The planned tax reform which should be brought forward from 2005 to 2004 was supposed to put around 26.0 billion (amounting to 1.2% of GDP) back into German people's pockets. But after the compromise between CDU and SPD the mixed tax reform for 2004 saves only 22 billion for the people. This amount is not available for the most households because other limitations and regulations like the abolition of "Eigenheimzulage" reduce the surplus to a minimum for most of the taxpayers. The survey from Emnid illustrates the situation in the population. More than three-quarter of the population did not expect an increase of demand [Picture 1].
Germany is in a recession [Picture 2]; the economy is under pressure and can not work high efficiency because of low demand. Higher demand and a lower unemployment rate can bring Germany trough the Recessionary Trough.
The German government uses the Keynesian model of expansionary fiscal policy to reduce the income taxes and achieve a higher amount of potential outcome.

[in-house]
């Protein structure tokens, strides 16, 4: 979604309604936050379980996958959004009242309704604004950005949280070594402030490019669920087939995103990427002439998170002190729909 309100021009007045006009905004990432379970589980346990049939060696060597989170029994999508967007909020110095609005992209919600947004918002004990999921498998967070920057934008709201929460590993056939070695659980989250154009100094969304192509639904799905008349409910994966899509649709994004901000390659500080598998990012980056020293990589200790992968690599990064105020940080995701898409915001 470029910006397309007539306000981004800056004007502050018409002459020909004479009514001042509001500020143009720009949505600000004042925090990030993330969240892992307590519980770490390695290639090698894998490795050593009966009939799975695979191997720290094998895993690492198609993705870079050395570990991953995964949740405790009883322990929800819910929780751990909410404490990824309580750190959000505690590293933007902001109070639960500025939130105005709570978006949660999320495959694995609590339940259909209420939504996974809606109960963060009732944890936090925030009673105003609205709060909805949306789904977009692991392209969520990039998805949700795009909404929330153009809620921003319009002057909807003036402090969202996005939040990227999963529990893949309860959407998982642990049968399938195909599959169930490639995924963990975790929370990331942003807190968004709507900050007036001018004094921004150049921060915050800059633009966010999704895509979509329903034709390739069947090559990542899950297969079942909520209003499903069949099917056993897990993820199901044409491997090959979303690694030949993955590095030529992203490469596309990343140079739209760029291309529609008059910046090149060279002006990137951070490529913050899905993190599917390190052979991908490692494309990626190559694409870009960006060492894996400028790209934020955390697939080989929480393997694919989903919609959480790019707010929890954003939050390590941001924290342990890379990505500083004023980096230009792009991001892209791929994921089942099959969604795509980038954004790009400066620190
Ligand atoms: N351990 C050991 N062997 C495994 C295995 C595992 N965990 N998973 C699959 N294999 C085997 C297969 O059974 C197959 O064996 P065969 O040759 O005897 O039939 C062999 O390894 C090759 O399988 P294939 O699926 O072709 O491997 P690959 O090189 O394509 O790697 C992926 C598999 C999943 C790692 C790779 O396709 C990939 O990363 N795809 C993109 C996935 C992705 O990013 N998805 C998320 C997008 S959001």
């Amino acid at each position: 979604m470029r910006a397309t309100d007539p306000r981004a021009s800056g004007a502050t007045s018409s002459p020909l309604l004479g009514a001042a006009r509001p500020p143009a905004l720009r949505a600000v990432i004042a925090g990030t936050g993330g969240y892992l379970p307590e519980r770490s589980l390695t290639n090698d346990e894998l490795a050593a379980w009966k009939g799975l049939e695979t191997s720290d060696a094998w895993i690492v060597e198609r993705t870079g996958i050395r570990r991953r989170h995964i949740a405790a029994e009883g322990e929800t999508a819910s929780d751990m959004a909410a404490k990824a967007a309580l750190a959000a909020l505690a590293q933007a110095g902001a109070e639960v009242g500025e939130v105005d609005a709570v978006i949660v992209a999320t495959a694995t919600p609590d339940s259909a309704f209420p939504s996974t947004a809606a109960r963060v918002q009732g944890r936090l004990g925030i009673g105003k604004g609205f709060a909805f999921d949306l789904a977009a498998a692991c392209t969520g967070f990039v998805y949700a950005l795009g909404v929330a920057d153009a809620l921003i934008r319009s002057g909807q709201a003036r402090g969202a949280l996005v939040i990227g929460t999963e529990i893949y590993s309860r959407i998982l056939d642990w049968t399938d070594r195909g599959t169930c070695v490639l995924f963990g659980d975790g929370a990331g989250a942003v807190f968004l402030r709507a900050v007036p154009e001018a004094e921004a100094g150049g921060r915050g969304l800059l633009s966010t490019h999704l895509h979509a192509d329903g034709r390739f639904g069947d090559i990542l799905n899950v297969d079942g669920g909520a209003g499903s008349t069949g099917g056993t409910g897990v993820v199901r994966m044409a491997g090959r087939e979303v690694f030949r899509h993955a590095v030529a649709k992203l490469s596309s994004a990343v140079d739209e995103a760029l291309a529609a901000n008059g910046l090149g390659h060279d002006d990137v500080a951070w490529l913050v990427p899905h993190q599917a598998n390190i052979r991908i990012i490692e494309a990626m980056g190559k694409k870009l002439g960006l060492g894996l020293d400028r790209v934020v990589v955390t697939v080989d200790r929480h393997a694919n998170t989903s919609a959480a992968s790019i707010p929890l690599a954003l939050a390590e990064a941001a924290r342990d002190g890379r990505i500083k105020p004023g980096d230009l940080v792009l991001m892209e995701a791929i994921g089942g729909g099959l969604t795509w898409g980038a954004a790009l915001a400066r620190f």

This reduction should increase the national income of the population and in consequence the consumption expenditure of the households. Picture 3 illustrates the key markets which are mainly influenced by the tax reform and set the framework for this assignment.
What can be the effects on aggregate demand and supply in the short run, on growth and potential output in the long run?
The result of the combined tax reform of the German government in 2004 is that German households have in the first moment without looking on other influences and regulations more income after tax. Picture 3 demonstrates more national income (green) as the result of lower taxes (red). This increased income influences in a short term the aggregate demand in a positive way (Picture 3: consumptions, green), under...